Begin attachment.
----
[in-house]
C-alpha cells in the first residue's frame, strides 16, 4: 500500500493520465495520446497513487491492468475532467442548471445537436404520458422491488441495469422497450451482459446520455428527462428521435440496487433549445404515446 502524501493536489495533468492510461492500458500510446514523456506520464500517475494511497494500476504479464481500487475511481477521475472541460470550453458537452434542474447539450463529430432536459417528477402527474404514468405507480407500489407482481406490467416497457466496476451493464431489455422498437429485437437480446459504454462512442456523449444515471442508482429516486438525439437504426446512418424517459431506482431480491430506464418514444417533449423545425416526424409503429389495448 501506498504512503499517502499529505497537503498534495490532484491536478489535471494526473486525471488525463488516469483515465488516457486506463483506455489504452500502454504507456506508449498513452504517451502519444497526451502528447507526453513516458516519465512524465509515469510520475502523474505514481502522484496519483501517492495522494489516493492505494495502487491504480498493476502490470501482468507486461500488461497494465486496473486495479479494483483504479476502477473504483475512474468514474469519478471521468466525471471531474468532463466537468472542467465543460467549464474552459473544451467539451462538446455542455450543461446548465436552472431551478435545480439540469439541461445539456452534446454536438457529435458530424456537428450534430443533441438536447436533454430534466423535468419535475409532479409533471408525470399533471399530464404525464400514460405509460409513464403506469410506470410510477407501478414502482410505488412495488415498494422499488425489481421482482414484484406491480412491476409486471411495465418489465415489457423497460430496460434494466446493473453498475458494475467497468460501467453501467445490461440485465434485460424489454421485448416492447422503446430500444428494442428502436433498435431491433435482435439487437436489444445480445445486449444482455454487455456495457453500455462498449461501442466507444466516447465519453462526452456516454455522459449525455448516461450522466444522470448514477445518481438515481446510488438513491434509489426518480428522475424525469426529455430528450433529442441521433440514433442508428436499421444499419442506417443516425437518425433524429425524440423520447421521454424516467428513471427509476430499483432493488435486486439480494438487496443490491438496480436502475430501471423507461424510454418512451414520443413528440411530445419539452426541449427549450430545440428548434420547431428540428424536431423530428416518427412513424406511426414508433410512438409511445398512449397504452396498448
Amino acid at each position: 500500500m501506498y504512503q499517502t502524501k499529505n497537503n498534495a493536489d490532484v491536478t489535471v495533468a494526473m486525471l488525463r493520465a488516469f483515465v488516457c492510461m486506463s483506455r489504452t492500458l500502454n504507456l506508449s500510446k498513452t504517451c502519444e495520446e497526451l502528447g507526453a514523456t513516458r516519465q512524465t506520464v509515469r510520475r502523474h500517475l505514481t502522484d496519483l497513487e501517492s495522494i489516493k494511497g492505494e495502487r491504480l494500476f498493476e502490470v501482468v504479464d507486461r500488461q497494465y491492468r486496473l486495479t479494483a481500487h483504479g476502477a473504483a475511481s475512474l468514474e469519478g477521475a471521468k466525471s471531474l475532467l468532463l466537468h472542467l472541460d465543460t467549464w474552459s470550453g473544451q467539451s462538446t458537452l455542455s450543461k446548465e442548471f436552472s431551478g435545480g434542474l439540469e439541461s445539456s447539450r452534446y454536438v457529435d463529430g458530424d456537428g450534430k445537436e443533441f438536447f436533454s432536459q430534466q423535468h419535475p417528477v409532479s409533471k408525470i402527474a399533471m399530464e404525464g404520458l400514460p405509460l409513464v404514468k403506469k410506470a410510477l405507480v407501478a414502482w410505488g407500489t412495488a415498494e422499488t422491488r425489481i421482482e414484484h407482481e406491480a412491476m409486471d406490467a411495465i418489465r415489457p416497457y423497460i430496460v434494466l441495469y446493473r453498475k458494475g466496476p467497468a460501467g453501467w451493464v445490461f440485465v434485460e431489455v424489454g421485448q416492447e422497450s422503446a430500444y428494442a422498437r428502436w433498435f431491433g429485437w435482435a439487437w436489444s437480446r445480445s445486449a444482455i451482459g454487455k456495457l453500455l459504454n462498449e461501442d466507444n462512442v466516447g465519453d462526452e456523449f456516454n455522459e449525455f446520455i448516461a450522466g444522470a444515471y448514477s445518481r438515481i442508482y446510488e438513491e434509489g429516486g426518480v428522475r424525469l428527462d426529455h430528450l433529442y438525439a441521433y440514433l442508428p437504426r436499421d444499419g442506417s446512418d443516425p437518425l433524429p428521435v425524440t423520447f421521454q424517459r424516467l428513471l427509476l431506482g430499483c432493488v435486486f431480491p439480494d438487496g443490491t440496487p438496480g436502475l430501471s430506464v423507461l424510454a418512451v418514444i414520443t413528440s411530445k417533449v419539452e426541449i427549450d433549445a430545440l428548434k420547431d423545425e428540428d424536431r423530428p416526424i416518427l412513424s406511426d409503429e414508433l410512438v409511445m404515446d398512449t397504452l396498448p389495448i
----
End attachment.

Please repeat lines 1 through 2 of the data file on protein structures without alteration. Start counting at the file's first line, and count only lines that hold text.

[in-house]
C-alpha cells in the first residue's frame, strides 16, 4: 500500500493520465495520446497513487491492468475532467442548471445537436404520458422491488441495469422497450451482459446520455428527462428521435440496487433549445404515446 502524501493536489495533468492510461492500458500510446514523456506520464500517475494511497494500476504479464481500487475511481477521475472541460470550453458537452434542474447539450463529430432536459417528477402527474404514468405507480407500489407482481406490467416497457466496476451493464431489455422498437429485437437480446459504454462512442456523449444515471442508482429516486438525439437504426446512418424517459431506482431480491430506464418514444417533449423545425416526424409503429389495448 501506498504512503499517502499529505497537503498534495490532484491536478489535471494526473486525471488525463488516469483515465488516457486506463483506455489504452500502454504507456506508449498513452504517451502519444497526451502528447507526453513516458516519465512524465509515469510520475502523474505514481502522484496519483501517492495522494489516493492505494495502487491504480498493476502490470501482468507486461500488461497494465486496473486495479479494483483504479476502477473504483475512474468514474469519478471521468466525471471531474468532463466537468472542467465543460467549464474552459473544451467539451462538446455542455450543461446548465436552472431551478435545480439540469439541461445539456452534446454536438457529435458530424456537428450534430443533441438536447436533454430534466423535468419535475409532479409533471408525470399533471399530464404525464400514460405509460409513464403506469410506470410510477407501478414502482410505488412495488415498494422499488425489481421482482414484484406491480412491476409486471411495465418489465415489457423497460430496460434494466446493473453498475458494475467497468460501467453501467445490461440485465434485460424489454421485448416492447422503446430500444428494442428502436433498435431491433435482435439487437436489444445480445445486449444482455454487455456495457453500455462498449461501442466507444466516447465519453462526452456516454455522459449525455448516461450522466444522470448514477445518481438515481446510488438513491434509489426518480428522475424525469426529455430528450433529442441521433440514433442508428436499421444499419442506417443516425437518425433524429425524440423520447421521454424516467428513471427509476430499483432493488435486486439480494438487496443490491438496480436502475430501471423507461424510454418512451414520443413528440411530445419539452426541449427549450430545440428548434420547431428540428424536431423530428416518427412513424406511426414508433410512438409511445398512449397504452396498448